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Int J Spine Surg. 2017 Mar 6;11:9. doi: 10.14444/4009. eCollection 2017.

Effect of perioperative steroids on dysphagia after anterior cervical spine surgery: A systematic review.

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Department of Neurosurgery, Emory University School of Medicine, Atlanta, GA, USA.
Department of Orthopaedic Surgery, Emory University School of Medicine, Atlanta, GA, USA.



Dysphagia following anterior cervical spine surgery is common. Steroids potentially reduce post-operative inflammation that leads to dysphagia; however, the efficacy, optimal dose and route of steroid administration have not been fully elucidated.


The purpose of this systematic review is to evaluate the effect of peri-operative steroids on the incidence and severity of dysphagia following anterior cervical spine surgery.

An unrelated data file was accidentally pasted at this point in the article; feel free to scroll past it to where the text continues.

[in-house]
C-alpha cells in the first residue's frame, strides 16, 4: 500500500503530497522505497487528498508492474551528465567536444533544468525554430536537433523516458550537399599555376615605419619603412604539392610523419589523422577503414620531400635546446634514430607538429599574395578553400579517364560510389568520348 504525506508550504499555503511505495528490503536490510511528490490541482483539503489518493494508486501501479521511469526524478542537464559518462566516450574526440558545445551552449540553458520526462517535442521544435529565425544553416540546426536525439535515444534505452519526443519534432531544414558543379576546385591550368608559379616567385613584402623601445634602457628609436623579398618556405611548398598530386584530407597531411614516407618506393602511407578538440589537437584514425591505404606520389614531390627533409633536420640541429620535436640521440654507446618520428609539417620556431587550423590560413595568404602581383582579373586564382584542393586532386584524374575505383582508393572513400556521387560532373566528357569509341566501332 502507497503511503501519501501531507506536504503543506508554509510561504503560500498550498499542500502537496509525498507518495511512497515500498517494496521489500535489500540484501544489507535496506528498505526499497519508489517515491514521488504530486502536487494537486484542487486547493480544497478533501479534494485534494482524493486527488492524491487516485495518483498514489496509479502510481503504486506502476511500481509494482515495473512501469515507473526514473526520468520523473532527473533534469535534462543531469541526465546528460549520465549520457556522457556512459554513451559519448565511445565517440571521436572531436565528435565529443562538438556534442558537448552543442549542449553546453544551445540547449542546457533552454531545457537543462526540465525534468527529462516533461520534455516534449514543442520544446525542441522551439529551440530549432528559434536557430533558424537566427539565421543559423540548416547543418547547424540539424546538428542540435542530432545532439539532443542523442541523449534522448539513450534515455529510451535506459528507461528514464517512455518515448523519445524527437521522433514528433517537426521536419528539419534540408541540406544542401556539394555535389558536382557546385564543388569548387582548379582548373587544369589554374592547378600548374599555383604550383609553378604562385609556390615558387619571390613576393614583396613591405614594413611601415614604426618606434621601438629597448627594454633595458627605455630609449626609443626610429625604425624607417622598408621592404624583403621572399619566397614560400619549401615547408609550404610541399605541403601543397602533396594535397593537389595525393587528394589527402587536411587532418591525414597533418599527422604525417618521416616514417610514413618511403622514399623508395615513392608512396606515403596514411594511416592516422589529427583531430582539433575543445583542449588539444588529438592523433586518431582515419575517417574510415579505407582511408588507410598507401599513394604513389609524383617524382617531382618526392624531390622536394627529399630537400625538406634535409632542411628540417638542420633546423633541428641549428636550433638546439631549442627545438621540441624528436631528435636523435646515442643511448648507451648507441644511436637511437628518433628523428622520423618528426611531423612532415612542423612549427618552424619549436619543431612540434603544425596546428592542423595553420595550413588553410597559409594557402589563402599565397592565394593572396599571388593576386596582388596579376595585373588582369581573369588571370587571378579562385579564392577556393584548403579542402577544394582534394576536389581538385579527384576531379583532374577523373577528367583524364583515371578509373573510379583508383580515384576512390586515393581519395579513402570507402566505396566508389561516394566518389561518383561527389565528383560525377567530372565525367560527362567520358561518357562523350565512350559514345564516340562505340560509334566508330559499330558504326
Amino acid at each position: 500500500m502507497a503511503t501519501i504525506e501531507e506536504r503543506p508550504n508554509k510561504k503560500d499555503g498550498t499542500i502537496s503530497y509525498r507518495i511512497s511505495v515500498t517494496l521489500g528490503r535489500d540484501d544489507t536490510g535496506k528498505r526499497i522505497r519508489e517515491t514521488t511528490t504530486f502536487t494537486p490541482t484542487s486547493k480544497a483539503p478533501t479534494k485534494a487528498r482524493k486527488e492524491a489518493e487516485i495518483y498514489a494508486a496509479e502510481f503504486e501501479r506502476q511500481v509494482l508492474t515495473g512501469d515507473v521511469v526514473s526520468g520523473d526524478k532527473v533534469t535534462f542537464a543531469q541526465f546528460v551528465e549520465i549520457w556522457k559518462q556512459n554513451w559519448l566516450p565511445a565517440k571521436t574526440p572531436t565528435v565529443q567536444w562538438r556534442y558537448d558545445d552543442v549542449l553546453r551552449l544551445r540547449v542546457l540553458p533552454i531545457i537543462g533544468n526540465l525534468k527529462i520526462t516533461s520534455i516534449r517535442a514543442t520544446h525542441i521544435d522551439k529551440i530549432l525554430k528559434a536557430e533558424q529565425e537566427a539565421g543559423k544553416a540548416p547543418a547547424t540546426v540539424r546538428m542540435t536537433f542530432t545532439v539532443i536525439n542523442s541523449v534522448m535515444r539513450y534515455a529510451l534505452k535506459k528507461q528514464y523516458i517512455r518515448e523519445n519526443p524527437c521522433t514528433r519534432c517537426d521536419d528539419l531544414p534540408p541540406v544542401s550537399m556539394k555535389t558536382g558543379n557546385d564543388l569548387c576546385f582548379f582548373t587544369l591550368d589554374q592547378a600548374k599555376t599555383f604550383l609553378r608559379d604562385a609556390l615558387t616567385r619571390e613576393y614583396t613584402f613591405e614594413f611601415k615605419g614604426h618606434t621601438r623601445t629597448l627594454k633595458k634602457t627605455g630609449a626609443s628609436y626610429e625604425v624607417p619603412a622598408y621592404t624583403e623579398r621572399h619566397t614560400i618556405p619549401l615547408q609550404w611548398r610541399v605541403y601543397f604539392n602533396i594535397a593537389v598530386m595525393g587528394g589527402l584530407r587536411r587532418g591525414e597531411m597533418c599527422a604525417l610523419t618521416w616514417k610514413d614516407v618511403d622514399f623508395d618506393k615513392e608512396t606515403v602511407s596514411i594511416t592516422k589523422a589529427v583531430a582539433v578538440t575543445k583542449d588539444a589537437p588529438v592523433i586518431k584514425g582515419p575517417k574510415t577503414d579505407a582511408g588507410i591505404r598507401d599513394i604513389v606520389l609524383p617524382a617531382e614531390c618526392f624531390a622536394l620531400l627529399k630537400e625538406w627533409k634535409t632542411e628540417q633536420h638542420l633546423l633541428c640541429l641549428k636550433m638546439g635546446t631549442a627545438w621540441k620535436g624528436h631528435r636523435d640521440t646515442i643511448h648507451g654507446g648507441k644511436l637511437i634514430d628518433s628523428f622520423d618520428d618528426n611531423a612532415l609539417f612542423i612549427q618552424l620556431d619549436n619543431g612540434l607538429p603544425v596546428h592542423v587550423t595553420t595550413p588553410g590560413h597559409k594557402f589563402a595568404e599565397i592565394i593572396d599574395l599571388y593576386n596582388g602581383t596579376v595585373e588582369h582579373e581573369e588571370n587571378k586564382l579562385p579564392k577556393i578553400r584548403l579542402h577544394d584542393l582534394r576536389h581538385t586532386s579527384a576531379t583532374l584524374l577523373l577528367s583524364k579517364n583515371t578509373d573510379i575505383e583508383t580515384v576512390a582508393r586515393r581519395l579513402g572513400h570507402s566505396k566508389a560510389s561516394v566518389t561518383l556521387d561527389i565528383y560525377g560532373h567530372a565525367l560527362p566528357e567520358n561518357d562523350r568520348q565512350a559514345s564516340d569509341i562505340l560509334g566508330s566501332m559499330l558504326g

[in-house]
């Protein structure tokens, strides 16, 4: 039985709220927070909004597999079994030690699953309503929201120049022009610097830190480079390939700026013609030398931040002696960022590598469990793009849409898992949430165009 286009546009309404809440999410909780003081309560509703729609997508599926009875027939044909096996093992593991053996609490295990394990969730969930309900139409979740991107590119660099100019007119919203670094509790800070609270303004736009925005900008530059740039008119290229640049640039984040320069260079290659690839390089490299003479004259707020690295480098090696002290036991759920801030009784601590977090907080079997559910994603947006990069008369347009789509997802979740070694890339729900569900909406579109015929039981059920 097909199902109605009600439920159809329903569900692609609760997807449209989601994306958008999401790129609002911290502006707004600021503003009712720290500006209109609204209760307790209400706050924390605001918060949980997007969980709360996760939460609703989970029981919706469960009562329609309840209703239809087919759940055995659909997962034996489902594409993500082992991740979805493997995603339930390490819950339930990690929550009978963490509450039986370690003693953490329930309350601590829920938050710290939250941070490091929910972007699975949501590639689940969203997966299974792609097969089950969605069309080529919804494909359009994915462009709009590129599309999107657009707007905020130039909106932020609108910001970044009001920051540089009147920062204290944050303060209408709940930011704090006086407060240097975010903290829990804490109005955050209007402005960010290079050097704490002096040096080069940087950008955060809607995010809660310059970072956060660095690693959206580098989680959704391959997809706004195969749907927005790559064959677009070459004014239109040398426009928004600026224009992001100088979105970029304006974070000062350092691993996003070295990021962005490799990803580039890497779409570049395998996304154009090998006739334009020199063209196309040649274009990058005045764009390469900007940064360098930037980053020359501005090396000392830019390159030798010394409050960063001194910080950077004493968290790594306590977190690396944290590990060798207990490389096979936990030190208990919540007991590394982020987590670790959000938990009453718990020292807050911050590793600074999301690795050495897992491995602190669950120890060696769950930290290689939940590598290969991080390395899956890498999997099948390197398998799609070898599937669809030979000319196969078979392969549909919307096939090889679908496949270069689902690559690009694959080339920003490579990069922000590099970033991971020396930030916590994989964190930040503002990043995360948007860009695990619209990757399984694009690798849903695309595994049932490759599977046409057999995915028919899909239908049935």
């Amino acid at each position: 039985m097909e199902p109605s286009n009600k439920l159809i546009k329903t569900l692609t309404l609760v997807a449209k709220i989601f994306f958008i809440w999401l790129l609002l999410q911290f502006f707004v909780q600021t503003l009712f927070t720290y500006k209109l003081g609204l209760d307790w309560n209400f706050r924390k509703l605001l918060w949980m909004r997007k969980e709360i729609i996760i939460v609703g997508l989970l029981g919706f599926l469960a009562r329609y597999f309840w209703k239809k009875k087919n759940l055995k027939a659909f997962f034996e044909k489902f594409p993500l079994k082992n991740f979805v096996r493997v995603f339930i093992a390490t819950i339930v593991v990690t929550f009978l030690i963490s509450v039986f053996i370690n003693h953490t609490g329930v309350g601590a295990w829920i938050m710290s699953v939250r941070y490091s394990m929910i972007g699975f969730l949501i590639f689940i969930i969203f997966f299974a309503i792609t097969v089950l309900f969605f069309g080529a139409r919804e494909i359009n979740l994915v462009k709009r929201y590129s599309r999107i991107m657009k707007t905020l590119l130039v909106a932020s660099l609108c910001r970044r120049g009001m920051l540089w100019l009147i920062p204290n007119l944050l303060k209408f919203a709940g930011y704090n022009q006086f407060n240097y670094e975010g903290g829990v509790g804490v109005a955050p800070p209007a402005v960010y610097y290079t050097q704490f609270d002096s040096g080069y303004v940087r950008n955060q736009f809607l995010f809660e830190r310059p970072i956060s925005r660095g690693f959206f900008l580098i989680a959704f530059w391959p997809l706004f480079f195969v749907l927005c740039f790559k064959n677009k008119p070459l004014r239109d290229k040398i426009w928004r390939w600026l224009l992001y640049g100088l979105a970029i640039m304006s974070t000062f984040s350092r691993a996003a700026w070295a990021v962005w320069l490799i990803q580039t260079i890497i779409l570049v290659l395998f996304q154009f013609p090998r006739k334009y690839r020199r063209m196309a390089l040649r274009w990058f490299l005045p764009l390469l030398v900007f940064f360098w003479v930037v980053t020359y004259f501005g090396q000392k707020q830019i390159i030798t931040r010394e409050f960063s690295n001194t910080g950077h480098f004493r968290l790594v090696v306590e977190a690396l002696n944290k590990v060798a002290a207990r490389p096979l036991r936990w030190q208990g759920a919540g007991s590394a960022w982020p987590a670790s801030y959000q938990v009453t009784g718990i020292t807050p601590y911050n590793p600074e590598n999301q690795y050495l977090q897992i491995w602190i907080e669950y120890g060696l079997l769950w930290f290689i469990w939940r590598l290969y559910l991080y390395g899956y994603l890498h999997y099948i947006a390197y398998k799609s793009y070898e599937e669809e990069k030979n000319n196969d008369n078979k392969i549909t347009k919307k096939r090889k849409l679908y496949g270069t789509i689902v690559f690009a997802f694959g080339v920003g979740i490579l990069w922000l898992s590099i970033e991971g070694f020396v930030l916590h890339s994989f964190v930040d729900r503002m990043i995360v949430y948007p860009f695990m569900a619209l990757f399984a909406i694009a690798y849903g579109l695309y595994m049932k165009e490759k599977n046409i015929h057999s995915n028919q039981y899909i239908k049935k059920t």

A PubMed search adherent to the Preferred Reporting Items for Systematic Reviews and Meta-Analyses guidelines was performed to include clinical studies reporting use of steroids in adult patients following anterior cervical spine surgery. Data regarding steroid dose, route and timing of administration were abstracted. Incidence and severity of post-operative dysphagia were pooled across studies.


Seven of 72 screened articles met inclusion criteria for a total of 246,298 patients that received steroids. Patients that received systemic and local steroids had significant reductions in rate and severity of dysphagia postoperatively. Reduction of dysphagia severity was more pronounced in patients undergoing multilevel procedures in both groups. There was no difference in infectious complications among patients that received steroids compared with controls. There was no difference in fusion rates at long-term follow-up.


Steroids may reduce dysphagia after anterior cervical spinal procedures in the early post-operative period without increasing complications. This may be especially beneficial in patients undergoing multilevel procedures. Future studies should further define the optimal dose and route of steroid administration, and the specific contraindications for use.


anterior cervical spine; dysphagia; steroids

Conflict of interest statement

None of the authors have any disclosures or conflicts-of-interests to report with respect to this manuscript.

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